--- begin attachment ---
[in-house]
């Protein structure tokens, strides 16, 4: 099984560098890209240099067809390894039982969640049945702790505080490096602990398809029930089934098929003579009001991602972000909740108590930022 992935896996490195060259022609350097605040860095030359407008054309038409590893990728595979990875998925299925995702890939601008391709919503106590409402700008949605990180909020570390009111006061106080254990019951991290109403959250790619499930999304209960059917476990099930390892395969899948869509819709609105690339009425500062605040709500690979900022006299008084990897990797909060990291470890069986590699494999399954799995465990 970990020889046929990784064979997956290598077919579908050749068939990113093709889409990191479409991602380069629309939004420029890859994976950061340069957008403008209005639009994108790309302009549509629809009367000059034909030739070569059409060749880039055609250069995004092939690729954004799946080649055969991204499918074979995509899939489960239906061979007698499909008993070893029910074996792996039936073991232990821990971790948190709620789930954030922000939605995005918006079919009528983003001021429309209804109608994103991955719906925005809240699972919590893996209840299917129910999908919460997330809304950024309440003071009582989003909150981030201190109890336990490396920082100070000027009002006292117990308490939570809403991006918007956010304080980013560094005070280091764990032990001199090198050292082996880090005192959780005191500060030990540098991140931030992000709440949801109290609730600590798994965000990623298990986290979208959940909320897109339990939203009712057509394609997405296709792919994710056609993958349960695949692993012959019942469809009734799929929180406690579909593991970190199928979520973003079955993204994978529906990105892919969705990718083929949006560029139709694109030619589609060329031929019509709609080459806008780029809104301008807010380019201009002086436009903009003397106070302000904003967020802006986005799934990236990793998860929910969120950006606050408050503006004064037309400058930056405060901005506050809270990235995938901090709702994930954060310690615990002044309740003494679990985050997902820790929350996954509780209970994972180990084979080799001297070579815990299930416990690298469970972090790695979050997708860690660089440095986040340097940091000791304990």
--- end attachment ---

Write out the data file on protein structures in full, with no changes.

[in-house]
């Protein structure tokens, strides 16, 4: 099984560098890209240099067809390894039982969640049945702790505080490096602990398809029930089934098929003579009001991602972000909740108590930022 992935896996490195060259022609350097605040860095030359407008054309038409590893990728595979990875998925299925995702890939601008391709919503106590409402700008949605990180909020570390009111006061106080254990019951991290109403959250790619499930999304209960059917476990099930390892395969899948869509819709609105690339009425500062605040709500690979900022006299008084990897990797909060990291470890069986590699494999399954799995465990 970990020889046929990784064979997956290598077919579908050749068939990113093709889409990191479409991602380069629309939004420029890859994976950061340069957008403008209005639009994108790309302009549509629809009367000059034909030739070569059409060749880039055609250069995004092939690729954004799946080649055969991204499918074979995509899939489960239906061979007698499909008993070893029910074996792996039936073991232990821990971790948190709620789930954030922000939605995005918006079919009528983003001021429309209804109608994103991955719906925005809240699972919590893996209840299917129910999908919460997330809304950024309440003071009582989003909150981030201190109890336990490396920082100070000027009002006292117990308490939570809403991006918007956010304080980013560094005070280091764990032990001199090198050292082996880090005192959780005191500060030990540098991140931030992000709440949801109290609730600590798994965000990623298990986290979208959940909320897109339990939203009712057509394609997405296709792919994710056609993958349960695949692993012959019942469809009734799929929180406690579909593991970190199928979520973003079955993204994978529906990105892919969705990718083929949006560029139709694109030619589609060329031929019509709609080459806008780029809104301008807010380019201009002086436009903009003397106070302000904003967020802006986005799934990236990793998860929910969120950006606050408050503006004064037309400058930056405060901005506050809270990235995938901090709702994930954060310690615990002044309740003494679990985050997902820790929350996954509780209970994972180990084979080799001297070579815990299930416990690298469970972090790695979050997708860690660089440095986040340097940091000791304990």